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Our View: Authorities can do no more over risky behaviour at Cape Greco

Photo: Christos Theodorides

There has been a lot of discussion in the past few weeks about Cape Greco and people diving from the beauty spot near the sea caves and how this could be prevented following a spate of injuries and rescues near the spot.

Having failed to dissuade anyone from diving from the cliff with signs saying it is prohibited, local authorities have now stationed someone there during the day after an inspection by the geological surveys department found the ground dangerous due to increased erosion.

So not only is is dangerous to jump from there, the ground could give way beneath someone just standing near the edge.

But none of it is having much of an effect. People are still diving, climbing down the rocks – and slipping – or perching on the edge and there is no penalty for ignoring the warning signs.

So far this year, there were two injuries. Both took place last month and required hospitalisation after they were rescued by the JRCC. The first concerned a 21-year-old British man and the second, which occurred a week ago, a Belgian tourist who fell on to solid rock.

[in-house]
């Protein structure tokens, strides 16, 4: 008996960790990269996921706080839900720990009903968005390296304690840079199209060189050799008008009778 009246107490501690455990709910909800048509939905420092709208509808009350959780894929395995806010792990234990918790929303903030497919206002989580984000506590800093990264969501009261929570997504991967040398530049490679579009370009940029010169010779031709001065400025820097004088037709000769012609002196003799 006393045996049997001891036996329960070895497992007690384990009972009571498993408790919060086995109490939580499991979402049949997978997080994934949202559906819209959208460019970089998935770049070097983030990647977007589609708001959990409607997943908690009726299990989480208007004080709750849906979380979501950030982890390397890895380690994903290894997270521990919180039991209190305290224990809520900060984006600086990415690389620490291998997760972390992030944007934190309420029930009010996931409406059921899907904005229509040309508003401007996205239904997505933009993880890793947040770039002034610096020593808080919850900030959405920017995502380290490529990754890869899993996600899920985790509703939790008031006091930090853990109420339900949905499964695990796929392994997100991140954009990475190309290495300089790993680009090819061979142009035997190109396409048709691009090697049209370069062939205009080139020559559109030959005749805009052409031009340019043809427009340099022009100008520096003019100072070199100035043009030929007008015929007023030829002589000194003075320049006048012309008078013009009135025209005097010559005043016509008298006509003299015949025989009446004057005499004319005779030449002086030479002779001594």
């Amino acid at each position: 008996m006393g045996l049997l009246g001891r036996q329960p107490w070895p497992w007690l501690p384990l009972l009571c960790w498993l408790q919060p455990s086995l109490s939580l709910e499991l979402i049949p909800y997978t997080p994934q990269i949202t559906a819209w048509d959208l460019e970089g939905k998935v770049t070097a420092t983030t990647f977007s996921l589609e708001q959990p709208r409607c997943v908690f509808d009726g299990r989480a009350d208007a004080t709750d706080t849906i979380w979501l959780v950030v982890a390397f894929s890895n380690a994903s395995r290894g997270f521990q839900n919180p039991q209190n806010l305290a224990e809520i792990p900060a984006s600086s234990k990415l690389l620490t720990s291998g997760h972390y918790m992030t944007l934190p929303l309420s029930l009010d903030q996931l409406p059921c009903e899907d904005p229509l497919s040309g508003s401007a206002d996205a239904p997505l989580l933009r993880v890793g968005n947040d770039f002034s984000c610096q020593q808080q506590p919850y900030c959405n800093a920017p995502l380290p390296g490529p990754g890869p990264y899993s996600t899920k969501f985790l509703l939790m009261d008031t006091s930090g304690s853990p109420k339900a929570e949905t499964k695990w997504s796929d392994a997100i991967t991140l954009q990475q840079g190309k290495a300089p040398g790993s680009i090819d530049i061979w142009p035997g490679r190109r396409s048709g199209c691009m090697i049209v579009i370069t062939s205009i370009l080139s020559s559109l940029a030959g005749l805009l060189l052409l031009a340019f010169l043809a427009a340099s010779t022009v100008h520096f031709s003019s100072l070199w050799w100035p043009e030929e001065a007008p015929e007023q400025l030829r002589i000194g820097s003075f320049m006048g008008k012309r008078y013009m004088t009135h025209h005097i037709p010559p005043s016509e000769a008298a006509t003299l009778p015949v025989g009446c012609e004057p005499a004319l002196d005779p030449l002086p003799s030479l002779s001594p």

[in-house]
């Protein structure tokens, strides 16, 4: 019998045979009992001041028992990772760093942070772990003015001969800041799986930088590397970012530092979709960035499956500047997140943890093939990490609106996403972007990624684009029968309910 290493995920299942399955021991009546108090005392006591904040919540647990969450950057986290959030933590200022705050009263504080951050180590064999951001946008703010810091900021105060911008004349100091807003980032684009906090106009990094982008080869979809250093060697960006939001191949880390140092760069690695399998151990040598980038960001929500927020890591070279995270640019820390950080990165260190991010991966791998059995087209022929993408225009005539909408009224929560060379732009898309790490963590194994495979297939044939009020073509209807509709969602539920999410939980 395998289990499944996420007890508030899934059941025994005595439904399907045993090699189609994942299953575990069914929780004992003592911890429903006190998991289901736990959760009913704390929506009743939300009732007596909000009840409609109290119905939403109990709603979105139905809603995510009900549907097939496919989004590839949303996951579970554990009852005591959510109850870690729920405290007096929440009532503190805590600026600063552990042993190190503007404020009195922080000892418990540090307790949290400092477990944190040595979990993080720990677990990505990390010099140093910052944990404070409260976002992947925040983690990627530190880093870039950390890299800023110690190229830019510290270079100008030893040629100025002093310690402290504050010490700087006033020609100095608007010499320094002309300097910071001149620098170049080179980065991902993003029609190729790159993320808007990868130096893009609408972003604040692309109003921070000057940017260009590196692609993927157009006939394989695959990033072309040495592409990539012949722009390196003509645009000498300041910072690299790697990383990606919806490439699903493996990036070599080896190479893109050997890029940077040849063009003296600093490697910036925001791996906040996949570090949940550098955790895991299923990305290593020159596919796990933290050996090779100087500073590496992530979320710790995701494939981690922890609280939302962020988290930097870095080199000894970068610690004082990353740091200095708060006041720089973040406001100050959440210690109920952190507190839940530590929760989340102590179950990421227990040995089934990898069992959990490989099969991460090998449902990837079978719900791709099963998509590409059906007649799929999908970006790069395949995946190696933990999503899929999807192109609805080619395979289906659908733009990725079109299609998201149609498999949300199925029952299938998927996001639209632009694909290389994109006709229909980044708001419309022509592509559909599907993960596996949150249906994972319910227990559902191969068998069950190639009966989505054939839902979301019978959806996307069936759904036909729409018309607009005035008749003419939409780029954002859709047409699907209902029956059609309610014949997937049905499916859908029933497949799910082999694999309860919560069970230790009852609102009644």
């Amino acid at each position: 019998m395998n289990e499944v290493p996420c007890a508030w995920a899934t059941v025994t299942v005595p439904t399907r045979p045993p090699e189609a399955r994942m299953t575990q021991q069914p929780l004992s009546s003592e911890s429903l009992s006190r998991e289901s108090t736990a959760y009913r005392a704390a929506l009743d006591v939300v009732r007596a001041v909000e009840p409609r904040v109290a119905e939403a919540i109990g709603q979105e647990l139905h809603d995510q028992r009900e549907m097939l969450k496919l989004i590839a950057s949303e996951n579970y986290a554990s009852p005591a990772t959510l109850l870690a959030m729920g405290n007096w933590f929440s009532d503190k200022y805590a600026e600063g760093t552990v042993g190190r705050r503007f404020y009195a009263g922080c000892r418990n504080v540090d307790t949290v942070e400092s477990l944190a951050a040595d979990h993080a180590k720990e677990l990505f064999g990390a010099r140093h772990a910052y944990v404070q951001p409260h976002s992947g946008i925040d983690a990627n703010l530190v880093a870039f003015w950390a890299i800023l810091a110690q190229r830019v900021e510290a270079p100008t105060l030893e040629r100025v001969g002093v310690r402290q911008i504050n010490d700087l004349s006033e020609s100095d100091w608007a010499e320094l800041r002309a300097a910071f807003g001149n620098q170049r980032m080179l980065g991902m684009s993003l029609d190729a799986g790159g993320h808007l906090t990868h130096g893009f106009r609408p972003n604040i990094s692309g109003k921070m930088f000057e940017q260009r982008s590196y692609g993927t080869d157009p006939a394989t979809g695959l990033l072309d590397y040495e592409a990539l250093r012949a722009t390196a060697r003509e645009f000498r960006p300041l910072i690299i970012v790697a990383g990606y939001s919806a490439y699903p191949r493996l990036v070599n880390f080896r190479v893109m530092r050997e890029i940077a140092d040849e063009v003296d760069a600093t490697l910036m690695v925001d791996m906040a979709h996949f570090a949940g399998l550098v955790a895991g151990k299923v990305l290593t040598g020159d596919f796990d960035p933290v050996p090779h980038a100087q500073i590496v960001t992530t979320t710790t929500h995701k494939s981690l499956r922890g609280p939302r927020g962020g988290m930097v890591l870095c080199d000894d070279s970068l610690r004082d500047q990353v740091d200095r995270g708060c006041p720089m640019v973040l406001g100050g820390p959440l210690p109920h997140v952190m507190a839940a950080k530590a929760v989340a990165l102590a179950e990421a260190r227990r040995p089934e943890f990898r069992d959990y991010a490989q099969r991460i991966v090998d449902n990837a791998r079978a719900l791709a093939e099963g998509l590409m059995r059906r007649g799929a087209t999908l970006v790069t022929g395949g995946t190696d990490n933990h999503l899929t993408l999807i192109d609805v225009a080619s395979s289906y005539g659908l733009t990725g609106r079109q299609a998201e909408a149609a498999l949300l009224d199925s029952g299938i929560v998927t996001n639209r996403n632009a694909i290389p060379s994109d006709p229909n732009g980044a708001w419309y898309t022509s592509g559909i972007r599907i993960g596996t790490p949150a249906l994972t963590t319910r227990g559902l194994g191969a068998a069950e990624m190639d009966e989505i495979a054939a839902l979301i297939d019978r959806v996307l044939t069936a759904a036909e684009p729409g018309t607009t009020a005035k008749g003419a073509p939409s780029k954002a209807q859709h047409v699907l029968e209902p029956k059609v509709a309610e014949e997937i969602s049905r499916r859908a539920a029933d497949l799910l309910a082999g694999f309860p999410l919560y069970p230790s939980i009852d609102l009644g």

Based on JRCC records, there are on average six to seven injuries at the site every year for the last decade or so. And the risk extends to those participating in rescue missions who are also putting their own lives in danger when they go to locate reckless swimmers.

So what can be done? Nothing. People have suggested closing the site or putting a fence or imposing fines. But to close the site or erect a fence would be a shame aesthetically. The Grand Canyon doesn’t have a fence, nor is it closed off even though on average three people fall into it every year due to risky behaviours, especially in the age of ‘selfies’.

People engage in risky behaviours all the time, skydiving, bungee jumping, climbing Everest, or other forms of extreme sports. The reason we impose penalties on some of these actions relate to the danger that may result to others, such as with speeding or drunk driving on the roads.

Taken to the extreme, banning or punishing all risky behaviours would be impossible. Even the most simple, everyday actions can constitute a risk, from crossing the road to getting on a plane even though these risks are a necessary part of life and we accept them as such.

People who think there is a danger of falling off a cliff generally don’t approach the edge. It’s just common sense, sadly something that a lot of young people have not yet mastered.

The local authorities in Ayia Napa have done all they can or should in the circumstances. There was one possibly useful suggestion by one of our commentators that perhaps people could also be warned that should they need rescuing, they would have to foot the bill, should they survive.



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